Our client, a Bristol-based Drilling Supplies Company received a fairly large order from a local Engineering Company. They had in the past received smaller orders from the same company, and although the invoices were always settled beyond terms, no major payment concerns existed. The goods were delivered on the date requested and an invoice in the sum of £6,324.60 was issued on 30-day payment terms as per the supplier’s terms and conditions of business.
The creditor commenced politely chasing for payment once the invoice terms were exceeded by 30 days. Initially, they received various excuses for non-payment, countered the excuses and continued to request payment. The creditor was then informed that they would only be paid when the debtor received payment from their end client. Further that they did not know when they would receive payment.
Our client finally ran out of patience when the same end client contacted them directly to enquire about ongoing maintenance requirements. Our client advised that the information requested would not be supplied until such time as the goods had been paid for. Our client was astonished when advised that payment in full was made to the Engineering Company within the agreed 30 days terms over four months ago.
The debtor did not try and use the same excuse once Advocate Debt Recovery was instructed. The debt was recovered and transferred to our client within two days. The late payment charges that make up our fee were included in the payment.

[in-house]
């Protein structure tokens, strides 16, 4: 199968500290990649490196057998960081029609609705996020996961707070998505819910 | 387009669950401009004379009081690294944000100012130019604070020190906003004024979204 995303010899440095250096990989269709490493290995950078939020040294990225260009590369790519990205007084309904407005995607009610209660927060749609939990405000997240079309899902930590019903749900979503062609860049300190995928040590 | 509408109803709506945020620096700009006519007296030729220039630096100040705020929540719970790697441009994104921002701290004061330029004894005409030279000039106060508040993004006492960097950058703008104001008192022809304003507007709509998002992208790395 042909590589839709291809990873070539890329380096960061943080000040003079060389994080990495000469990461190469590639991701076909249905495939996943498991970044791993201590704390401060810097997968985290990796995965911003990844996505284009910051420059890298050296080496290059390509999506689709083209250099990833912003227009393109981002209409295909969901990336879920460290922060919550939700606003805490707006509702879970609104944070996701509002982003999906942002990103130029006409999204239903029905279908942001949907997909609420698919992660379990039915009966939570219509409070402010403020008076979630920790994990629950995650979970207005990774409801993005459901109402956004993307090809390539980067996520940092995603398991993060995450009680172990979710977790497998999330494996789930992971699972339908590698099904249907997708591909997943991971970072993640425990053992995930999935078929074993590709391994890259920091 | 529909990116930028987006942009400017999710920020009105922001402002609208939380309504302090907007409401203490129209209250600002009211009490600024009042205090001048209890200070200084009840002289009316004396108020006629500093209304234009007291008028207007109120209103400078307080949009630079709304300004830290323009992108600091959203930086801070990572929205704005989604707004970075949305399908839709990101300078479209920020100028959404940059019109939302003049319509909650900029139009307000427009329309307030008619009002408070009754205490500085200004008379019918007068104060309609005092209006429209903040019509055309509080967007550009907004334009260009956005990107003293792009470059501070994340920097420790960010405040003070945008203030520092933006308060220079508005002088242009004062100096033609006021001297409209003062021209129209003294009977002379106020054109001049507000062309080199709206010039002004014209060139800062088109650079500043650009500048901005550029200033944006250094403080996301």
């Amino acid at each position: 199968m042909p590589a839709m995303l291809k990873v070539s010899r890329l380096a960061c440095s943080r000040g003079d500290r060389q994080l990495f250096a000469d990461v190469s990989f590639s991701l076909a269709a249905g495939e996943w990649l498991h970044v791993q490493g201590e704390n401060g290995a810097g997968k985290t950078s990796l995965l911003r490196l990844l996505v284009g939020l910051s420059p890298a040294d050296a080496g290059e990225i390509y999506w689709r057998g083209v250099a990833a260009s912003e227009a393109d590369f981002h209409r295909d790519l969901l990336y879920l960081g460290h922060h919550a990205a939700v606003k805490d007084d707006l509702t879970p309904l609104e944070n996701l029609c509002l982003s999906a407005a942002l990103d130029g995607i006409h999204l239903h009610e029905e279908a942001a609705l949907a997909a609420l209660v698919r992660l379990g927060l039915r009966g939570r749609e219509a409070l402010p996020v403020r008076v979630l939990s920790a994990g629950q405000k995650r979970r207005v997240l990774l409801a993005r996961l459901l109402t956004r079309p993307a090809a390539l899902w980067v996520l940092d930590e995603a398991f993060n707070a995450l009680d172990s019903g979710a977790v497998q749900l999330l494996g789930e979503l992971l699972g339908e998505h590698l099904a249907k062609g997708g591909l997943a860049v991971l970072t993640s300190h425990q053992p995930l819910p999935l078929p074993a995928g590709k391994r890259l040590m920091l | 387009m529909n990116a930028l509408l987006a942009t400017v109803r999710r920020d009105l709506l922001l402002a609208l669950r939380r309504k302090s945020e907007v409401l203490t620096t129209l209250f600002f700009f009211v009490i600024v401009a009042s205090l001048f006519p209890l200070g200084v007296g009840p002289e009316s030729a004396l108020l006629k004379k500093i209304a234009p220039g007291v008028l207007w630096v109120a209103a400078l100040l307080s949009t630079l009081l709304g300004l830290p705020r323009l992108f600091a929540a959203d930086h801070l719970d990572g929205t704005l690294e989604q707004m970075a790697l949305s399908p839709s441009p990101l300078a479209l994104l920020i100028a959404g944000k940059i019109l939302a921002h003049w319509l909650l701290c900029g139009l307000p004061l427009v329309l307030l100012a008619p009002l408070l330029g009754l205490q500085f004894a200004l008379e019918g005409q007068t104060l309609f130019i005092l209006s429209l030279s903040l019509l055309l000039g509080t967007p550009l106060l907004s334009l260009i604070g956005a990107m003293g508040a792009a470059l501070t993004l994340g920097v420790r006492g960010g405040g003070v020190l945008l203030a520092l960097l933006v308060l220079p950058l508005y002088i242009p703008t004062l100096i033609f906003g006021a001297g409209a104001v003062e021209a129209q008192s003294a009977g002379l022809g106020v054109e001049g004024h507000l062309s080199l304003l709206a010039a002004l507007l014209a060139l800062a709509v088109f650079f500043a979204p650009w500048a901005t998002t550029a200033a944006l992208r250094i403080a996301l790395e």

We will pay you when we get paid?
Is the excuse of we will pay you when we get paid a valid reason to withhold payment? Can you be sure that they have not already been paid? The answer to both questions is no! And it should not be your problem when your debtor receives payment or not. Unless you have entered into a written contract with a specific pay when paid term, you should be paid within the agreed payment terms of the invoice you have issued irrespective of whether or not your debtor has been paid.
Such contracts with pay when paid clauses should be avoided unless there is a transparent mechanism in place to notify you on when the other party receives payment. Often pay when paid is used as an excuse for withholding payment to the benefit of the debtor. They may have been paid and are using the funds on other contracts without your knowledge.
If you are faced with the “we will pay you when we get paid” excuse, don’t wait six months to take action. Even if the debtor has genuinely not been paid on time, their inability to manage their credit control and payment processes should not mean that you have to wait beyond terms to receive payment of your invoices.
It took the creditor less than 15 minutes to submit their debt recovery instruction to us. We commenced action the same day, and the matter was successfully resolved within 48 hours when we transferred the full invoice sum of £6,324.60 to our client’s bank account via a same day faster payment.